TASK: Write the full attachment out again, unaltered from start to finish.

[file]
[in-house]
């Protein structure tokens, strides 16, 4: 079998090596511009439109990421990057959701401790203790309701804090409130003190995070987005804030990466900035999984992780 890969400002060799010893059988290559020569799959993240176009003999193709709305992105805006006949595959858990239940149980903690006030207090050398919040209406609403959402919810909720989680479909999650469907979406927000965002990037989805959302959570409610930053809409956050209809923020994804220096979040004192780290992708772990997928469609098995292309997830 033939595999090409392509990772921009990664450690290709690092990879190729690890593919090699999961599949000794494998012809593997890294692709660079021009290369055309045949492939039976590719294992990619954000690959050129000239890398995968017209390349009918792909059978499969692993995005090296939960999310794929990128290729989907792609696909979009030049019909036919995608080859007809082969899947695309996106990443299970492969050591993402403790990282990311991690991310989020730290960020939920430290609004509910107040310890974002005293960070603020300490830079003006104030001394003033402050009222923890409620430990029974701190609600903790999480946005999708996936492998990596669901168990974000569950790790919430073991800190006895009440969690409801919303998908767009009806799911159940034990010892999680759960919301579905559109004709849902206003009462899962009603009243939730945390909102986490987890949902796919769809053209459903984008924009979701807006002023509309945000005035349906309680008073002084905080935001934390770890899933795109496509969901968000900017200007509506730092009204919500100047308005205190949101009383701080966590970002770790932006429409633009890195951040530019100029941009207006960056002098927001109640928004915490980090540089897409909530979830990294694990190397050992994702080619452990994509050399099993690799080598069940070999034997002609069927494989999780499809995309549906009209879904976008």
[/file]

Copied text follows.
[in-house]
């Protein structure tokens, strides 16, 4: 079998090596511009439109990421990057959701401790203790309701804090409130003190995070987005804030990466900035999984992780 890969400002060799010893059988290559020569799959993240176009003999193709709305992105805006006949595959858990239940149980903690006030207090050398919040209406609403959402919810909720989680479909999650469907979406927000965002990037989805959302959570409610930053809409956050209809923020994804220096979040004192780290992708772990997928469609098995292309997830 033939595999090409392509990772921009990664450690290709690092990879190729690890593919090699999961599949000794494998012809593997890294692709660079021009290369055309045949492939039976590719294992990619954000690959050129000239890398995968017209390349009918792909059978499969692993995005090296939960999310794929990128290729989907792609696909979009030049019909036919995608080859007809082969899947695309996106990443299970492969050591993402403790990282990311991690991310989020730290960020939920430290609004509910107040310890974002005293960070603020300490830079003006104030001394003033402050009222923890409620430990029974701190609600903790999480946005999708996936492998990596669901168990974000569950790790919430073991800190006895009440969690409801919303998908767009009806799911159940034990010892999680759960919301579905559109004709849902206003009462899962009603009243939730945390909102986490987890949902796919769809053209459903984008924009979701807006002023509309945000005035349906309680008073002084905080935001934390770890899933795109496509969901968000900017200007509506730092009204919500100047308005205190949101009383701080966590970002770790932006429409633009890195951040530019100029941009207006960056002098927001109640928004915490980090540089897409909530979830990294694990190397050992994702080619452990994509050399099993690799080598069940070999034997002609069927494989999780499809995309549906009209879904976008």